There are ways to make new versions of an existing product better. For instance, if content has been rearranged, it might be better to use larger fonts or extra callout boxes to help users better “navigate” a page. If a particular piece of content has been moved from one section to another, make a note of it. New users won’t care, but long-time users will appreciate the navigation tip. If you’re going to make the visuals slick, sleek, and groovy, don’t make them all that to the point where you can’t read the font. And if you’re going to make a car bigger, be cognizant of the fact that people still want to be able to drive safely and have a good view of the road.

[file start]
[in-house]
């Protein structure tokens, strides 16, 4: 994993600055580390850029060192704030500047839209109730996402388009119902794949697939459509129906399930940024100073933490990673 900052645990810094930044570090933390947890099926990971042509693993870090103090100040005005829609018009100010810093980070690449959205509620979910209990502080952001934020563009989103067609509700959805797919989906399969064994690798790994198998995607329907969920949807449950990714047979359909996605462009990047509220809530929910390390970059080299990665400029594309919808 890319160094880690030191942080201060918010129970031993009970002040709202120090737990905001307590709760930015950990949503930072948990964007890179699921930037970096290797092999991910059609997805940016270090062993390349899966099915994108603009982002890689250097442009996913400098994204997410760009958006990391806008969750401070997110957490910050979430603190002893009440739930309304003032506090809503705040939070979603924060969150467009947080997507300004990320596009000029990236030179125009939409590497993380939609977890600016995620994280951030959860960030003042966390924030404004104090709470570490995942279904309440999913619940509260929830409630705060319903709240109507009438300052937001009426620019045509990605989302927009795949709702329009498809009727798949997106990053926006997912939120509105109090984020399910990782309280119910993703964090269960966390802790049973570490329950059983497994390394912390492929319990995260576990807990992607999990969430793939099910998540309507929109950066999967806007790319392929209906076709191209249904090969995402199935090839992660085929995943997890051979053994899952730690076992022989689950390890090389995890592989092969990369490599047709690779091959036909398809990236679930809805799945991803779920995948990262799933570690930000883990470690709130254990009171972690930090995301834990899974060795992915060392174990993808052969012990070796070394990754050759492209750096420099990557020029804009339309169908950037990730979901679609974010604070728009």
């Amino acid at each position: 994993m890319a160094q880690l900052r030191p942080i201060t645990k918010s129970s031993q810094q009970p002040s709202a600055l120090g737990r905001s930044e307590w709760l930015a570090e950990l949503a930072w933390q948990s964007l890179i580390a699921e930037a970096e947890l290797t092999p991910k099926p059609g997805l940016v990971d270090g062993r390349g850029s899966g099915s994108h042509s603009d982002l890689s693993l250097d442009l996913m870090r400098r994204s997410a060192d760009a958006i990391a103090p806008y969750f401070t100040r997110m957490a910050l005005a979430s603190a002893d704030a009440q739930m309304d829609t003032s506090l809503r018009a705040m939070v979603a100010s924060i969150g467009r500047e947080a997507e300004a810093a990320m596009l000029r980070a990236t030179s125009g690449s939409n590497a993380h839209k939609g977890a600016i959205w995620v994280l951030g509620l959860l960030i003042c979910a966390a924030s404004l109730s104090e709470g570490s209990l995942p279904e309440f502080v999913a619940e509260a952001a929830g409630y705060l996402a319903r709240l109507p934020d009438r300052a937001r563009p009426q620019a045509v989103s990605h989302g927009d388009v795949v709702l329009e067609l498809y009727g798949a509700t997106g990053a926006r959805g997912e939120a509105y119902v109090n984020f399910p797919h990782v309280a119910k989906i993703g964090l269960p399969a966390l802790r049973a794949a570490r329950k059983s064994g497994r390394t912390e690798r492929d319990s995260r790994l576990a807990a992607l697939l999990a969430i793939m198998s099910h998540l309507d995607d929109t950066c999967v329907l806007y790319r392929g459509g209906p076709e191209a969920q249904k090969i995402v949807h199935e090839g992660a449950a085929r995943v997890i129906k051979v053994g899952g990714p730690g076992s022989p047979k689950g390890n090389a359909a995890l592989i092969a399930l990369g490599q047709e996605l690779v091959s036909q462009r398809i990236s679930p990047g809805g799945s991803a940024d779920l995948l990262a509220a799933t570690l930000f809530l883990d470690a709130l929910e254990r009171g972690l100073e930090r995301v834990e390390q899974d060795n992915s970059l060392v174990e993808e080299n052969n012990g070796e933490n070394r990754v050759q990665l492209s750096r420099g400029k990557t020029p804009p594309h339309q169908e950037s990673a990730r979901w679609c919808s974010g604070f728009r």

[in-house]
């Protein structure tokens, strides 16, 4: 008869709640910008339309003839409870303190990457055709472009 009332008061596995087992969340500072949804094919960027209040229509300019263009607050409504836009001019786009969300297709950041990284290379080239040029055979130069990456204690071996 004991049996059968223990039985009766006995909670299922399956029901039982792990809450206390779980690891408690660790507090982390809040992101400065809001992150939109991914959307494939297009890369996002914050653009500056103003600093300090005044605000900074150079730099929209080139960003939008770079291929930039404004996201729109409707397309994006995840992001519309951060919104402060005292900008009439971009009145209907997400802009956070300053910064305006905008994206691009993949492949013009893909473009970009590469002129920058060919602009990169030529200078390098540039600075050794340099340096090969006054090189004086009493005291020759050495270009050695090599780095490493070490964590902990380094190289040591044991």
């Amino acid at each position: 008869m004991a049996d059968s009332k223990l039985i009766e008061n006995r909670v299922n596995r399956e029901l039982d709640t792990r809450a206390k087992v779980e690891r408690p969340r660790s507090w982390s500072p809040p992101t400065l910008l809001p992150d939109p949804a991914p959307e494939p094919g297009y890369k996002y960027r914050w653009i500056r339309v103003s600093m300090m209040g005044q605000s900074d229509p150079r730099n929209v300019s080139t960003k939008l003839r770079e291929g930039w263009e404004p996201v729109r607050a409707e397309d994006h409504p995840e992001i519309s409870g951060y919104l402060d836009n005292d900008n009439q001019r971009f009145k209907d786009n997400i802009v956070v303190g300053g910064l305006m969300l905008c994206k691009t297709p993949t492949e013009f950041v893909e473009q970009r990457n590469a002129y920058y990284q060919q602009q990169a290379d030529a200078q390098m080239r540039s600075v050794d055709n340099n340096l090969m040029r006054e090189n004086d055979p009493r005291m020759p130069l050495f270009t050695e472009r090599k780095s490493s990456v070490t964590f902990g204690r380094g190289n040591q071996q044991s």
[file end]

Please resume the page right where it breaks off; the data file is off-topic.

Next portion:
Regardless of what you’re designing, it’s important to get user feedback and to always have the end user in mind. You’ll save them time and–whether they’re driving a car or trying to get an assignment done on schedule–save them money.

Posted in audience, documentation, documents, engineering, personal | Tagged , | Leave a comment

Freelancing Advice Podcast

Just did this 10-minute interview with Ryan Weber, head of the University of Alabama-Huntsville English department, where I taught business writing for a semester. I hope you find the advice interesting and worthwhile. It’s mostly about the basics of freelance technical writing.

P.S. I haven’t heard my own voice recorded in a while (as an introvert, I don’t like it), so I apologize for what sounds like a lisp to me. I was talking on a headset for the first time, and it’s possible I was speaking too close to the microphone. That said, the words more or less make sense.